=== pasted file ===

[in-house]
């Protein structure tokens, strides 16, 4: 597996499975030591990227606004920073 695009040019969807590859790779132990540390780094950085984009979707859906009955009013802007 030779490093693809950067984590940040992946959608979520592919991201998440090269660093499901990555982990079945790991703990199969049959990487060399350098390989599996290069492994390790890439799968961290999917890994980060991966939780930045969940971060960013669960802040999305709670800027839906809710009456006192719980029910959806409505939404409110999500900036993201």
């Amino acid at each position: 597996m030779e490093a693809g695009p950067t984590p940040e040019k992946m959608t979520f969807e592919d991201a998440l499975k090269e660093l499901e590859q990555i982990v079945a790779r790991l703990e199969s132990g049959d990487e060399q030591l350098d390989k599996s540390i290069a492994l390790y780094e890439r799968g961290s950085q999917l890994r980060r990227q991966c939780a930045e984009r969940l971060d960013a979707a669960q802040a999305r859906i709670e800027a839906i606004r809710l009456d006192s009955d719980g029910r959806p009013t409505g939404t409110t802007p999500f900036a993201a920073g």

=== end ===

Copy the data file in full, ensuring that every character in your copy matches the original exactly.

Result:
[in-house]
């Protein structure tokens, strides 16, 4: 597996499975030591990227606004920073 695009040019969807590859790779132990540390780094950085984009979707859906009955009013802007 030779490093693809950067984590940040992946959608979520592919991201998440090269660093499901990555982990079945790991703990199969049959990487060399350098390989599996290069492994390790890439799968961290999917890994980060991966939780930045969940971060960013669960802040999305709670800027839906809710009456006192719980029910959806409505939404409110999500900036993201």
């Amino acid at each position: 597996m030779e490093a693809g695009p950067t984590p940040e040019k992946m959608t979520f969807e592919d991201a998440l499975k090269e660093l499901e590859q990555i982990v079945a790779r790991l703990e199969s132990g049959d990487e060399q030591l350098d390989k599996s540390i290069a492994l390790y780094e890439r799968g961290s950085q999917l890994r980060r990227q991966c939780a930045e984009r969940l971060d960013a979707a669960q802040a999305r859906i709670e800027a839906i606004r809710l009456d006192s009955d719980g029910r959806p009013t409505g939404t409110t802007p999500f900036a993201a920073g």